Equal rights under the law is the most important principle in America’s political system. But there can be no equal rights if government enacts unequal tax rates, i.e., progressive rates. Or if it mandates that some corporations have the right to set their prices freely, but not other corporations. Or if it allows free association to racial minorities, but not to racial majorities.
Redundancy and Reciprocity
To further clarify this crucial issue, consider the following truism: There are no such things in reality as simply "rights." Rights by their very nature must also be equal, or they are not rights. The phrase, “equal rights,” is really a redundancy. For instance, we all have to have an equal right to freedom of speech, or we are no longer talking about a right. If all men do not have the same right to speak freely, then the right to free speech does not exist. In other words, rights necessitate the concept of reciprocity. Whatever I have the right to, everyone else must also have a right to. All rights are, thus, reciprocal, or they are not rights but privileges. So whenever we talk about rights, we are automatically talking about equal rights. There can be no such thing as an unequal right, or a right just for some citizens. Rights are either equal for all, or they become privileges for some.
Thus, all citizens must have an equal right to freedom of speech. They must all have an equal right to due process. They must all have an equal right to freedom of association. They must all have an equal right to the disposal of their property (i.e., their income).
Another point must also be grasped here if one is to understand what is happening in the modern world, and that is that rights and privileges cannot co-exist in the same society. They are not only opposites, but opposites in the sense that privileges will destroy the concept of rights whenever they are mixed in a political system.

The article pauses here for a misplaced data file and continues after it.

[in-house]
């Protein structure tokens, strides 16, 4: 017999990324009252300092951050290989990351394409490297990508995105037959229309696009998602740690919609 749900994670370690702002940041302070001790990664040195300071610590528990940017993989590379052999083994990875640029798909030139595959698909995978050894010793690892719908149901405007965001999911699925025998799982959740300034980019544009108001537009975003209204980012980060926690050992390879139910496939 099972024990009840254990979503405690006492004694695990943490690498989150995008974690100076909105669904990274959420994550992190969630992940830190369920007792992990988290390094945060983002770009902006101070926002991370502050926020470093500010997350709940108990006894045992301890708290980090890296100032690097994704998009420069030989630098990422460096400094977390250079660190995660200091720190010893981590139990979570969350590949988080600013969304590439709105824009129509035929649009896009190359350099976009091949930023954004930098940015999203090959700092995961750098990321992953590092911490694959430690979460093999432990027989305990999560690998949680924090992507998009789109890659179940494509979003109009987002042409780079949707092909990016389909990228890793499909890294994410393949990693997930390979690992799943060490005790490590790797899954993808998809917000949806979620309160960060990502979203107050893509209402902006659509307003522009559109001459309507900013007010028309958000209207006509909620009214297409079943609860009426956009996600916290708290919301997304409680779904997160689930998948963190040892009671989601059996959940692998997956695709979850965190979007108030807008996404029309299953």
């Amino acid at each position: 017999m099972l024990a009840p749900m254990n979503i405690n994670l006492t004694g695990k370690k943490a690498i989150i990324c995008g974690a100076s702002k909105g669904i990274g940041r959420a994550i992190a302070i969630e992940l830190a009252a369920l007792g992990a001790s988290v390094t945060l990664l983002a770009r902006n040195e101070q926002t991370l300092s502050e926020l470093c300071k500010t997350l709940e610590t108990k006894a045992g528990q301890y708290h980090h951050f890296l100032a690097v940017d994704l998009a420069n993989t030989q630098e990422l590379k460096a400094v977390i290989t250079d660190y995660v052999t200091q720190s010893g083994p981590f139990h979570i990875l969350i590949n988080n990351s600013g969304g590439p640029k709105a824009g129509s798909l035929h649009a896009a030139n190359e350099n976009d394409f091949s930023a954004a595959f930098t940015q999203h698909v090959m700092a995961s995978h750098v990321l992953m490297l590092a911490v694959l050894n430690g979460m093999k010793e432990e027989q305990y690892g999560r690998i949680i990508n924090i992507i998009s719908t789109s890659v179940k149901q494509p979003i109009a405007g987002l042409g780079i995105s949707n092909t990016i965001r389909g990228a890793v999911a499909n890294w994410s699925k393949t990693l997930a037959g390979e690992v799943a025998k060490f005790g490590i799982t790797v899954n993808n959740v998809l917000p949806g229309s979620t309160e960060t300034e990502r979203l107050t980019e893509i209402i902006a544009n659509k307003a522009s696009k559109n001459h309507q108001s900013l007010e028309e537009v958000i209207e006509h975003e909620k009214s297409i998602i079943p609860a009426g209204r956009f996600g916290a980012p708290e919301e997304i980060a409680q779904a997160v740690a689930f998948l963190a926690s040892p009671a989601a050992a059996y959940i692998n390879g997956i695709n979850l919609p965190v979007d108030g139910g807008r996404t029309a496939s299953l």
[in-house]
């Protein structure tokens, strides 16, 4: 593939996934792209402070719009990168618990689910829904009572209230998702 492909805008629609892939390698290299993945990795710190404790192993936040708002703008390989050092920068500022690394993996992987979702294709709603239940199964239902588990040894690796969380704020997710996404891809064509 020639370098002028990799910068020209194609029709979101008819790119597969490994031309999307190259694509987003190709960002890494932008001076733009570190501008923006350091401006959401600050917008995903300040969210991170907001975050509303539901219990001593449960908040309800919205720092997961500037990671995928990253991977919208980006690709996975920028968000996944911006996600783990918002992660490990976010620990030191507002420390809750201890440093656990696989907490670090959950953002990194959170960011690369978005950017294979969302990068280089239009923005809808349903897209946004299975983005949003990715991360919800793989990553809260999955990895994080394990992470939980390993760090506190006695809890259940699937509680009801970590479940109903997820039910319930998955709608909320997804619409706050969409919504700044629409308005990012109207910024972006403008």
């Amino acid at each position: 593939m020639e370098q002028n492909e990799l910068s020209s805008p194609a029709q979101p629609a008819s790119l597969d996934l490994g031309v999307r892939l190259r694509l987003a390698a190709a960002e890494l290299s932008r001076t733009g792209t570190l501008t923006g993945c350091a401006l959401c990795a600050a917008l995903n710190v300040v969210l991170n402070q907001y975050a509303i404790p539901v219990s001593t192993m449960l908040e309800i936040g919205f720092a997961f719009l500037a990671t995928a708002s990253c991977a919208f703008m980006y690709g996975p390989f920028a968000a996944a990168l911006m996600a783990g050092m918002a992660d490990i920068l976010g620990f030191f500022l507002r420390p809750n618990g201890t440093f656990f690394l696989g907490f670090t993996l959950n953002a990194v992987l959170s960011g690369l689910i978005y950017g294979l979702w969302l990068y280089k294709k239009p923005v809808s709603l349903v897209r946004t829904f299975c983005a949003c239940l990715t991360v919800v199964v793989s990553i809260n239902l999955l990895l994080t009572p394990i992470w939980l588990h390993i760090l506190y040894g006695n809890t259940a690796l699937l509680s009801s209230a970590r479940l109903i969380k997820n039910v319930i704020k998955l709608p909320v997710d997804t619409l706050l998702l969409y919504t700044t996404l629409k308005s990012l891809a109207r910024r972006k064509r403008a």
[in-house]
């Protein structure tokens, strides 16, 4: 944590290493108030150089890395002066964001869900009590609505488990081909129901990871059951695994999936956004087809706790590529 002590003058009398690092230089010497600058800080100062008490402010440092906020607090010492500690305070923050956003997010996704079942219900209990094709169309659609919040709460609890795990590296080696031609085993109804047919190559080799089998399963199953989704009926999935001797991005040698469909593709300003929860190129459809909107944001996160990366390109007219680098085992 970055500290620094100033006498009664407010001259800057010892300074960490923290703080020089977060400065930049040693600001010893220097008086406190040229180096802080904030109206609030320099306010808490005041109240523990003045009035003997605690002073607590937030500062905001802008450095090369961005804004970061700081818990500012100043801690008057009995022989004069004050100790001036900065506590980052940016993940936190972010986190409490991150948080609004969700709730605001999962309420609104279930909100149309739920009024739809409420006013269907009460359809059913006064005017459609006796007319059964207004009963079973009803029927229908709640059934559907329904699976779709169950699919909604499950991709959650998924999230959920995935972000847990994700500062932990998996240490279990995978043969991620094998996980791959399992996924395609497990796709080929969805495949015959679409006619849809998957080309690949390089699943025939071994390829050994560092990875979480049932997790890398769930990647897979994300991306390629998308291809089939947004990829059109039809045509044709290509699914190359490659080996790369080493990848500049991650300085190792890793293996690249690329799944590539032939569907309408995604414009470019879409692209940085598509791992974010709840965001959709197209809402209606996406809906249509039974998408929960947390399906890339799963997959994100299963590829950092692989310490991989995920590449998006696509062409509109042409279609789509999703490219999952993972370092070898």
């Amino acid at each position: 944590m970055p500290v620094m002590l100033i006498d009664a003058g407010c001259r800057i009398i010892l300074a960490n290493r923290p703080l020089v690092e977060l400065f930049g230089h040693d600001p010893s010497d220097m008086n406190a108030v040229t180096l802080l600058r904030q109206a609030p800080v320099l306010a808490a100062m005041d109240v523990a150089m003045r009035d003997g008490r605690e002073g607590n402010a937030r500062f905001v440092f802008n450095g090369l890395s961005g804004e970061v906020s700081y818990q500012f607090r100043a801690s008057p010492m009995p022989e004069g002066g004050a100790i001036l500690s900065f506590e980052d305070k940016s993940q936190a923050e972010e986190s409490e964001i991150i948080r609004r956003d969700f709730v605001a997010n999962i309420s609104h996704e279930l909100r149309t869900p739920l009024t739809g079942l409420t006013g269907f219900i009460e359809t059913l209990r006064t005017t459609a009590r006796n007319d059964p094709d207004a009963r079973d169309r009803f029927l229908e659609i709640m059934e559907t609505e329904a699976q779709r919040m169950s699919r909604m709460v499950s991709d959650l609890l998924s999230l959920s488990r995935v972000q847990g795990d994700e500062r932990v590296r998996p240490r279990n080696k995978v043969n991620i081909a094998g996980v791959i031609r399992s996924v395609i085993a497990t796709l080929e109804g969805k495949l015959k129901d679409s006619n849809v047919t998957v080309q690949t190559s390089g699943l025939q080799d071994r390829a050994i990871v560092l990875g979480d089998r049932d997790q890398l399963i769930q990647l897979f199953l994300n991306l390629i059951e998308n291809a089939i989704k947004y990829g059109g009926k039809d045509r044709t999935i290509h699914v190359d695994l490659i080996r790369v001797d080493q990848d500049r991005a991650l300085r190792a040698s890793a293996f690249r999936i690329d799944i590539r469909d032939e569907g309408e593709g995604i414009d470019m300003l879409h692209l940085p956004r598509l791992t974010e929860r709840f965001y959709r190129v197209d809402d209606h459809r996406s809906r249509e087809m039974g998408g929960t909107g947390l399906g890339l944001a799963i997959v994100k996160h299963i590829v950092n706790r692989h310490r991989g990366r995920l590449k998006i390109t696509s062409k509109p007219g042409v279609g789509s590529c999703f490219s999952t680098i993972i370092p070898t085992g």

For example, the nature of the material reality surrounding us is that it is made up of numerous entities composed of opposite existential structures that cannot commingle and still retain their specific existences. That is to say if they are mixed, one of the opposites will dominate the other and destroy it. For example: locusts destroy wheat when mixed. The same goes for acid and silver, mold and bread, tornadoes and towns, fires and forests.
This feature of reality exists not only materially, but also spiritually. In other words, the intellectual realm is subject to this same operating principle, for there are fundamental opposites that cannot be mixed without one destroying the other. Rights and privileges are an example; they are philosophical opposites. Whenever a privilege is granted by the government to someone or some group, a right has to be destroyed in the process. If thousands of privileges are granted, then thousands of rights must be destroyed.
This is the nature of our modern day political scene. Large numbers of people are demanding special privileges from the government, and in the process are destroying the legitimate rights of their fellow men. Every time someone votes for government to provide a subsidy, or a tax break, or a price support, or a monopoly, or an injection of fiat money, he is asking for a special privilege and in the process is destroying equal rights. Once the "equality" of our rights is destroyed, then our rights themselves no longer exist. Once our rights no longer exist, then the prevailing society has evolved into a dictatorship.
In conclusion, rights and privileges cannot be mixed. This is the Law of Mutual Exclusivity. A just, stable, and free society cannot provide special privileges for some of its citizens and remain just, stable, and free. The curse of modern day societies is that their governing authorities believe they can circumvent this truth.